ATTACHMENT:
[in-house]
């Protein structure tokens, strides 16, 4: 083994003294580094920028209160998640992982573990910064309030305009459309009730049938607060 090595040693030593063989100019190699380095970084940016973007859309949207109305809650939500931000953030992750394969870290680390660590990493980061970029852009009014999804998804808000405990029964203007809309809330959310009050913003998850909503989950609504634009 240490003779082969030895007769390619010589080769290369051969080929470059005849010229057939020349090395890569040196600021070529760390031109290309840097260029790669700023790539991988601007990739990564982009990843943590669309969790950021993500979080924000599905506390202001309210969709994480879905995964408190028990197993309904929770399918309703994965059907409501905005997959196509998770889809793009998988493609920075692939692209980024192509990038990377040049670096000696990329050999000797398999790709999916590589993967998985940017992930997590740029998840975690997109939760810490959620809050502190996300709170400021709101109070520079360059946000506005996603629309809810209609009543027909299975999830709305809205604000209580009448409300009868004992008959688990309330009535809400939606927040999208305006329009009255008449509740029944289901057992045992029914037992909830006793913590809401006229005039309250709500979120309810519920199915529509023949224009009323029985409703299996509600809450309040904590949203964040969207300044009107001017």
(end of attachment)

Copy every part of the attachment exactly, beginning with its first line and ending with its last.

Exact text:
[in-house]
């Protein structure tokens, strides 16, 4: 083994003294580094920028209160998640992982573990910064309030305009459309009730049938607060 090595040693030593063989100019190699380095970084940016973007859309949207109305809650939500931000953030992750394969870290680390660590990493980061970029852009009014999804998804808000405990029964203007809309809330959310009050913003998850909503989950609504634009 240490003779082969030895007769390619010589080769290369051969080929470059005849010229057939020349090395890569040196600021070529760390031109290309840097260029790669700023790539991988601007990739990564982009990843943590669309969790950021993500979080924000599905506390202001309210969709994480879905995964408190028990197993309904929770399918309703994965059907409501905005997959196509998770889809793009998988493609920075692939692209980024192509990038990377040049670096000696990329050999000797398999790709999916590589993967998985940017992930997590740029998840975690997109939760810490959620809050502190996300709170400021709101109070520079360059946000506005996603629309809810209609009543027909299975999830709305809205604000209580009448409300009868004992008959688990309330009535809400939606927040999208305006329009009255008449509740029944289901057992045992029914037992909830006793913590809401006229005039309250709500979120309810519920199915529509023949224009009323029985409703299996509600809450309040904590949203964040969207300044009107001017």